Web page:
About This Project
The Bureau of Land Management's Greater Sage-Grouse Northeast California-Nevada Sub-Regional Planning Team requested assistance with spatial, quantitative assessment of a series of management alternatives. This work was desired to contribute to the Environmental Impact Statement (EIS) for the greater sage-grouse (Centrocercus urophasianus) in Nevada and northeastern California. In addition to characterizing the impacts of these alternatives on greater sage-grouse and its habitat, BLM also needed to understand how these alternatives might affect program areas such as oil and gas development, renewable energy development, livestock grazing, and other managed land uses. NatureServe Vista was used to build a series of scenarios representing the three management alternatives and a climate change scenario, and then to evaluate the effects of these scenarios on sage-grouse habitat and other natural and programmatic resources of interest.
Landscape condition is shown across the entirety of the assessment area in these three maps, not just the extent of the sage-grouse element distributions (which are shown in darker shading over the landscape condition layer); condition values range from 0 to 1, with 0 being poor condition (red) and 1 being excellent condition (green). Because the condition parameters were largely consistent for each of these sage-grouse elements (with the exception of on-site intensities for fences and predation), the landscape condition is virtually the same for all of them.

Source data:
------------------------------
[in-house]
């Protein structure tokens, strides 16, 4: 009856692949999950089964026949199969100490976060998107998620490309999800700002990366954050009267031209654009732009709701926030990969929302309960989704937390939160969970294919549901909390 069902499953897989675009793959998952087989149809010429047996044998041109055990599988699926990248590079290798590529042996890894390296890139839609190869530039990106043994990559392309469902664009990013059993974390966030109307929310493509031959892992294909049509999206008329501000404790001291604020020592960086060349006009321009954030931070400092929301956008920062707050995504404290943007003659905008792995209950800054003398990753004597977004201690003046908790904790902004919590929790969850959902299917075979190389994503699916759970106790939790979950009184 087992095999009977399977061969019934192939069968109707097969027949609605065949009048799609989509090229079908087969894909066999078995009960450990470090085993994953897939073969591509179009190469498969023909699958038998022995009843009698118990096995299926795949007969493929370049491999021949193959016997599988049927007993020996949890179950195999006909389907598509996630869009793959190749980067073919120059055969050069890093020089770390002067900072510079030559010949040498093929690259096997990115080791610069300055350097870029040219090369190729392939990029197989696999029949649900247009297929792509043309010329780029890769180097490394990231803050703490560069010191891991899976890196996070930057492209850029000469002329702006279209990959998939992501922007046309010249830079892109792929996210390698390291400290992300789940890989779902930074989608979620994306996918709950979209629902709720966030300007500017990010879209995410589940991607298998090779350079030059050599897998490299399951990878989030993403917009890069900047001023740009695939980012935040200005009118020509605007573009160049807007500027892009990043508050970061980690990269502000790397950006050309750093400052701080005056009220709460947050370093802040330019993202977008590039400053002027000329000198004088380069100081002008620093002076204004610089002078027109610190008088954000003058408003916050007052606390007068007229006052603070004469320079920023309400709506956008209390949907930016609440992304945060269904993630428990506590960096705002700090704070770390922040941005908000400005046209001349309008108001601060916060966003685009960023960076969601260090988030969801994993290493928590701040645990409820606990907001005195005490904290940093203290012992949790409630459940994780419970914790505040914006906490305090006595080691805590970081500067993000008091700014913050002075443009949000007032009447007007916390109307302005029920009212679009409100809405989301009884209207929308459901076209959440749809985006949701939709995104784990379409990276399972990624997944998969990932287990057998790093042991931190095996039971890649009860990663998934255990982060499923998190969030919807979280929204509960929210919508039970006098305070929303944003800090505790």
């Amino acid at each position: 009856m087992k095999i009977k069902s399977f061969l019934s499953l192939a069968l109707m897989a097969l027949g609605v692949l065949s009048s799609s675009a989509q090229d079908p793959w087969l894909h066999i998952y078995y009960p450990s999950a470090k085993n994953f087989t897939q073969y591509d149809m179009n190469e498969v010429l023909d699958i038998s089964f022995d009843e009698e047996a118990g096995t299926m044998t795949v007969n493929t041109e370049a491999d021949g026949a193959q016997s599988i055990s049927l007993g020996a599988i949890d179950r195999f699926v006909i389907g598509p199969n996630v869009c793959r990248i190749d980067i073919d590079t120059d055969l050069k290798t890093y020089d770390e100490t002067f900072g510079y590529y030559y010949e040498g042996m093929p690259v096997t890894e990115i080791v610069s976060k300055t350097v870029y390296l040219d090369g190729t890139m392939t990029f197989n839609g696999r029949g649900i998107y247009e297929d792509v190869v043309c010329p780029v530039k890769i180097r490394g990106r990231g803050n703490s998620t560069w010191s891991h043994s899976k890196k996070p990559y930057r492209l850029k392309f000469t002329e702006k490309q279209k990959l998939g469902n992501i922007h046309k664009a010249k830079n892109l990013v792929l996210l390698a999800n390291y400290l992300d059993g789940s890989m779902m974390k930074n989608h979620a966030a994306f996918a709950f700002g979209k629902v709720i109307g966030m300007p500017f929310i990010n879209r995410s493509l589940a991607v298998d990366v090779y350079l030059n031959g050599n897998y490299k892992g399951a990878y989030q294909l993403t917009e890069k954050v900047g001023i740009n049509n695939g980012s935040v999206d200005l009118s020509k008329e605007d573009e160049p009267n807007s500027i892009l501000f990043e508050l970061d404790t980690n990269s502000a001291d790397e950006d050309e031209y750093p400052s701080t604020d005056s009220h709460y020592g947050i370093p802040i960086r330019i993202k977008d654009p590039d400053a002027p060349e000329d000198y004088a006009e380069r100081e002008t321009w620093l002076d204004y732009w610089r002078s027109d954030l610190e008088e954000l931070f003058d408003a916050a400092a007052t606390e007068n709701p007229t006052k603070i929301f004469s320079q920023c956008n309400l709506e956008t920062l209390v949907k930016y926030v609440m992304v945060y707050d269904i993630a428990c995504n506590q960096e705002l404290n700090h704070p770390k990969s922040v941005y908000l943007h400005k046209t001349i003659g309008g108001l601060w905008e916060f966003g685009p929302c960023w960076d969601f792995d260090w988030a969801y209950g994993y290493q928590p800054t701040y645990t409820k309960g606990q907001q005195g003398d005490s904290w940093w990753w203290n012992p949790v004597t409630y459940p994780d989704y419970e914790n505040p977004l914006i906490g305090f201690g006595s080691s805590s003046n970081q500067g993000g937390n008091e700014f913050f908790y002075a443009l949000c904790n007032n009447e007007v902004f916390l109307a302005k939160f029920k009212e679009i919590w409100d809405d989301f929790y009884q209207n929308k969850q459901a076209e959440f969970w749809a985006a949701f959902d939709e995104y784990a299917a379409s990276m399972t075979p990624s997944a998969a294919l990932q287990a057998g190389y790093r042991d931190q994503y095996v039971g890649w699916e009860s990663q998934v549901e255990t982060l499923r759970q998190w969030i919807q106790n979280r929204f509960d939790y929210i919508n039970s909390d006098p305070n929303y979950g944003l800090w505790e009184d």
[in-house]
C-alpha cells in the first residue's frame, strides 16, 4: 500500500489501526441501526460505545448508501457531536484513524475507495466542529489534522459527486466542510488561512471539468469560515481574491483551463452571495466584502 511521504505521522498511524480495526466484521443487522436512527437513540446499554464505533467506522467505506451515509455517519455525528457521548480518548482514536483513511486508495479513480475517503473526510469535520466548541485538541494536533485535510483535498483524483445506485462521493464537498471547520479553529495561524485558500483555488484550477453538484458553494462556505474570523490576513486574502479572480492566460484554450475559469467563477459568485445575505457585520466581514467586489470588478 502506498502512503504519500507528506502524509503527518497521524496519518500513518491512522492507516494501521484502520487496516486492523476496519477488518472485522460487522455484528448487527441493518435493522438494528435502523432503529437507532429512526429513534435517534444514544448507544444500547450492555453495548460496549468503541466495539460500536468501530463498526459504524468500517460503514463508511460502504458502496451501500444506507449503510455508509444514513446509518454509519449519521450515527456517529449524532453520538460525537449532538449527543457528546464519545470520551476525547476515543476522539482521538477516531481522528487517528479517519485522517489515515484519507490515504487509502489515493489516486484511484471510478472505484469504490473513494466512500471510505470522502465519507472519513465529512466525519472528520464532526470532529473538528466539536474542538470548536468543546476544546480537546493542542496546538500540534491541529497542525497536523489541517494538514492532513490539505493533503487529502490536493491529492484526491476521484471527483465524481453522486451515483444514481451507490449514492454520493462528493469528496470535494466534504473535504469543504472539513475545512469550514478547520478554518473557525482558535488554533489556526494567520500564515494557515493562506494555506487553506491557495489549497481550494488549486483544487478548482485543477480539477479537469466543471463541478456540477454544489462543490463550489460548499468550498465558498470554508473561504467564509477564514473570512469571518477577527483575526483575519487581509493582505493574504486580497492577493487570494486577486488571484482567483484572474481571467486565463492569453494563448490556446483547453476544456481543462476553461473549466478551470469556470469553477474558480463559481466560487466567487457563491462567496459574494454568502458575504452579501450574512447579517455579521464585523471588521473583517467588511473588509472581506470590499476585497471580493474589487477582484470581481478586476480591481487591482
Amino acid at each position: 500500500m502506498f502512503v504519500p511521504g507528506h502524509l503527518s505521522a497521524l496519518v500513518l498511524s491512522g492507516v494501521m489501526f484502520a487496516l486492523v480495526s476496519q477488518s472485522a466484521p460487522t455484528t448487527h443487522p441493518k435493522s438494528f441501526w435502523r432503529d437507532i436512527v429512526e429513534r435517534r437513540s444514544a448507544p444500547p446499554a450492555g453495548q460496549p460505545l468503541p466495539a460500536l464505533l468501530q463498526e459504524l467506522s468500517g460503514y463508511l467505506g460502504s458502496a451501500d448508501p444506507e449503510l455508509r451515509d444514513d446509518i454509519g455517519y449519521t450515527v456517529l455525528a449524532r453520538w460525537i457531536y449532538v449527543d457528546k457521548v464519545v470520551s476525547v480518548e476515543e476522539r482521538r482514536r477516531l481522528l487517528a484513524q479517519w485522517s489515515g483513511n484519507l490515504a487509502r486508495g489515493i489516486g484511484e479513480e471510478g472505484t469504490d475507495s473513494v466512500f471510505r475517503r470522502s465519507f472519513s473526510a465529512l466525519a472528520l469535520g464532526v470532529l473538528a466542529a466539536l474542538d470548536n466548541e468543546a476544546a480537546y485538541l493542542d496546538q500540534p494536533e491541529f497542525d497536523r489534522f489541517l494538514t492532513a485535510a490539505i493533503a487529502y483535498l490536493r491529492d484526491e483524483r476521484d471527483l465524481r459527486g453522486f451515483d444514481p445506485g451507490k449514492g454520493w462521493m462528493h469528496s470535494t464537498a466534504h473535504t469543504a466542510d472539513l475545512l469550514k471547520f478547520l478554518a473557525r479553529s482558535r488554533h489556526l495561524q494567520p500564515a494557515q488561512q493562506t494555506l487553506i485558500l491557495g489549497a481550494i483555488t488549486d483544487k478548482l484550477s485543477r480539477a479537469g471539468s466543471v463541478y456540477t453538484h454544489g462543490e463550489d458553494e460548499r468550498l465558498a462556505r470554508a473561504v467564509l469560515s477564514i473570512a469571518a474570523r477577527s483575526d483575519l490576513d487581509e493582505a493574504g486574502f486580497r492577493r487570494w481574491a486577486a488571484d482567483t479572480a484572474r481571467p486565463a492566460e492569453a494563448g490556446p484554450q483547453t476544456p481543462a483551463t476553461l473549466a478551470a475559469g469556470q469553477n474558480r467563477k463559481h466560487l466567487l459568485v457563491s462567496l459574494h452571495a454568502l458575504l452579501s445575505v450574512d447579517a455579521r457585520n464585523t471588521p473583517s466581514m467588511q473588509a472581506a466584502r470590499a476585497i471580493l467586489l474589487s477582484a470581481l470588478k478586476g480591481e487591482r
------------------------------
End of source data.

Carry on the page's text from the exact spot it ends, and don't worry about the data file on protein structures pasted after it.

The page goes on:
The goals of this assessment were to:
- Provide a transparent decision-support system that can analyze multiple management alternatives and inform the selection of the preferred alternative for the Northeastern California–Nevada Greater Sage-Grouse Environmental Impact Statement. Vista software provided the BLM a way to more easily document the science, expert knowledge, and resource trade-offs used in decision making. Vista will also allow anyone to recreate the analyses used by BLM.
- Quantify the areal implications of three management alternatives and a climate change scenario on greater sage-grouse and BLM program areas (such as oil and gas development, renewable energy, and others) and provide both map and quantitative summaries of the analysis results.